The top story in Friday's USA Today Money section focuses on the announcement that not only are the surviving members of The Beatles participating in a remastering of all of The Beatles' CDs but also that those remastered tracks will be made available for legal download once they are finished.
According to the story, the group's music has been held off from the the legal download market because they did not want to push their old tracks out when they were in the process of creating aesthetically superior work that better reflects the music.
The story, by Jefferson Graham, includes statistics from the Beatles/Cirque Du Soleil performances in Las Vegas that claims that the Beatles "are bigger than ever," according to Martin Lewis, a "Beatles expert" who hosts a Beatles show on Sirius radio.
The story discusses the frustration of Beatles fans of having only one recourse to have digital copies of Beatles' music--buy the CDs and then transfer them onto the hard drive and then onto the iPod--which has led to estimates of "hundreds of millions" of illegal downloads of Beatles songs.
Of course, plenty of people will be downloading the music for free even after these are made available, and it could be too little too late, but the promise of quality tracks being released may make enough people, especially Beatles fanatics, to be willing to chip in to buying the remastered CDs or the new tracks.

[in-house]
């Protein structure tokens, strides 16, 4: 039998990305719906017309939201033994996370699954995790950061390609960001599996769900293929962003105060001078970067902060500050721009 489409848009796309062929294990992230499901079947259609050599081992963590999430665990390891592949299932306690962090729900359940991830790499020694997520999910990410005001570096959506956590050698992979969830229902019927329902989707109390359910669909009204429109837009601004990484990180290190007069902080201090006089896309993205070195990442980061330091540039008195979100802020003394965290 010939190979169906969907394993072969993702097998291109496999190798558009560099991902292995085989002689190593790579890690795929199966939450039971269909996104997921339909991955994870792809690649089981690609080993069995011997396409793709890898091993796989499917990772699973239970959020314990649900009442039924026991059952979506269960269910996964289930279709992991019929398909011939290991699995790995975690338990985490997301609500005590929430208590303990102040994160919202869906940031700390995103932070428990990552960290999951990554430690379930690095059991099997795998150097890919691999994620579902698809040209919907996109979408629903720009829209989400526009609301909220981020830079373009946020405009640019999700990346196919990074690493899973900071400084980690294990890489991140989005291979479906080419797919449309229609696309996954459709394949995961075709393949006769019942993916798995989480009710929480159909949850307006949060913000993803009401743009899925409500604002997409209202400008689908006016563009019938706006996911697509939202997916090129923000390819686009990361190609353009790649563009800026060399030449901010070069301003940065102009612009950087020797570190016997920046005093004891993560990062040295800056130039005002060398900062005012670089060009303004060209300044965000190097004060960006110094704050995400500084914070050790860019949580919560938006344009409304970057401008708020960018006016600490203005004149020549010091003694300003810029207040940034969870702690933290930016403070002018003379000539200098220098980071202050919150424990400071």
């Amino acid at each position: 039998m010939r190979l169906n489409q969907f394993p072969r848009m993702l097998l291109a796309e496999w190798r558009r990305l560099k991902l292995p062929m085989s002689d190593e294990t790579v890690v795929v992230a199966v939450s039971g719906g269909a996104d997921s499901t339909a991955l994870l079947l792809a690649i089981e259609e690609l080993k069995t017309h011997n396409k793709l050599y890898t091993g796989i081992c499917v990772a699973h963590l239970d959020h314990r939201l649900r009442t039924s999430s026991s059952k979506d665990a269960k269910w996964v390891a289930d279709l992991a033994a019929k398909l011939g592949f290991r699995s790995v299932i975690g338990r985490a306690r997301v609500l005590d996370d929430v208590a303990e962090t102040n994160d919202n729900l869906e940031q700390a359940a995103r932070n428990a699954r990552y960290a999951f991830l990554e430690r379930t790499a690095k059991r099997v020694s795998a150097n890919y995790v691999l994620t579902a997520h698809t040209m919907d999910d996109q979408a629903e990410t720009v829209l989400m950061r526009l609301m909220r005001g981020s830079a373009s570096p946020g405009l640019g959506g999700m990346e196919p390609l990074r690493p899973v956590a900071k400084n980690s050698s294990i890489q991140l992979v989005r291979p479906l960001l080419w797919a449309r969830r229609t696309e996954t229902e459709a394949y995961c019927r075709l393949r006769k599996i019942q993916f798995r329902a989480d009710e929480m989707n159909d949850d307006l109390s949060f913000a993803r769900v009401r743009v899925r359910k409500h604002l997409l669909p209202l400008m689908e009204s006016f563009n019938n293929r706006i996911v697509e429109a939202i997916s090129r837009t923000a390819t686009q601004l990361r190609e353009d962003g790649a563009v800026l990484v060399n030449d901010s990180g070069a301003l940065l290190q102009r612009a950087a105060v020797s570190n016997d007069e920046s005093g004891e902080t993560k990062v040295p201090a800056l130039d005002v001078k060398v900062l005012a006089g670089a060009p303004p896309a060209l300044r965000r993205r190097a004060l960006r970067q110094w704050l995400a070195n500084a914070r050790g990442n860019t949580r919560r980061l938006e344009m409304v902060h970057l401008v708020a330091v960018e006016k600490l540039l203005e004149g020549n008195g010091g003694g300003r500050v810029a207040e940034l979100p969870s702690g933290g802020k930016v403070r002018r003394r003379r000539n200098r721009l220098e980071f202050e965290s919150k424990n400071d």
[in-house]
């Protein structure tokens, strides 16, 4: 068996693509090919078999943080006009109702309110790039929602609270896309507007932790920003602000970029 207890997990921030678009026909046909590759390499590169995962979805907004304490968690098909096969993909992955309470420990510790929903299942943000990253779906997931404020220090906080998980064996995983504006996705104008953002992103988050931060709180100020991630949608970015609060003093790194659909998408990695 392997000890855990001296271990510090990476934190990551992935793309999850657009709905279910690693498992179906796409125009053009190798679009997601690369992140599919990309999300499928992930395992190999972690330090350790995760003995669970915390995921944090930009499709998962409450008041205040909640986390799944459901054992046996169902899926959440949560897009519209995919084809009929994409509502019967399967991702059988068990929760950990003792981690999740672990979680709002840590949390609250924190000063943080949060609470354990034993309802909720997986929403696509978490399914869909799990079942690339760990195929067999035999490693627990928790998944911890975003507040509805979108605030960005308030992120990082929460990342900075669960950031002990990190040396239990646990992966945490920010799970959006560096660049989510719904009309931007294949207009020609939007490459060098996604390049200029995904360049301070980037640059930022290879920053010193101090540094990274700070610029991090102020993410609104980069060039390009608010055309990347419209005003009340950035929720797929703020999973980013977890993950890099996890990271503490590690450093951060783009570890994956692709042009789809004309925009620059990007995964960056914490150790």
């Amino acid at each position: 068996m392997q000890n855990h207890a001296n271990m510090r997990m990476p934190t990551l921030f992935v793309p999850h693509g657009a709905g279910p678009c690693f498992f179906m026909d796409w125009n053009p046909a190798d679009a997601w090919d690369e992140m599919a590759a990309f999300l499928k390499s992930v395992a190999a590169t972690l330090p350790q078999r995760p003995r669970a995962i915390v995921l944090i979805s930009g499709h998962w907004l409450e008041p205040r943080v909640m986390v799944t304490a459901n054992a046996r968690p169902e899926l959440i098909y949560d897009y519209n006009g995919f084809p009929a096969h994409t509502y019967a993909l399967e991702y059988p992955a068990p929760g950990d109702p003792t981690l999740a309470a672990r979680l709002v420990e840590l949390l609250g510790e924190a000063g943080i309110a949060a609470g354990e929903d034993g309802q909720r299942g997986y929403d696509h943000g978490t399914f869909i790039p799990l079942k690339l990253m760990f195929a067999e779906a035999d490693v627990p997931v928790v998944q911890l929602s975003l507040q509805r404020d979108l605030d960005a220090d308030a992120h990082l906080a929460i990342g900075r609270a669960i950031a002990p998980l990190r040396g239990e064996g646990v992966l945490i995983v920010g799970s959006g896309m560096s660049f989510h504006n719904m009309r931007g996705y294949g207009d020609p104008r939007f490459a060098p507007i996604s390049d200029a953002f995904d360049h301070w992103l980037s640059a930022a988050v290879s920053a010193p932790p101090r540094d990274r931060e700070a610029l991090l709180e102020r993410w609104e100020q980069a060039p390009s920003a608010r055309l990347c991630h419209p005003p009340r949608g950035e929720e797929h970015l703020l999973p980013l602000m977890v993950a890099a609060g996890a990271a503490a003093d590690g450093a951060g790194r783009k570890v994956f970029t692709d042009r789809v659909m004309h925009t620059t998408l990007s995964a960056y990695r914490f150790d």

Is it "too little, too late" for The Beatles? Have they lost too much profit already? Or does the promise of owning the music legally and remastered copies make this a shrewd move? I am wondering if the wait for the remastered copies was worthwhile, considering the profits lost in the meantime. And, will the average person be willing to pay to download Beatles music they already own to have the remastered copy?
Either way, the reprecussions of this release should greatly shape how other music currently held in the archive is viewed...what is the value of remastered copies, when it comes to digital downloads? If The Beatles fare well, it will probably encourage even more growth in remastering old tracks for digital distribution. But, if The Beatles' doesn't do well in the digital realm with remastered songs, can anyone?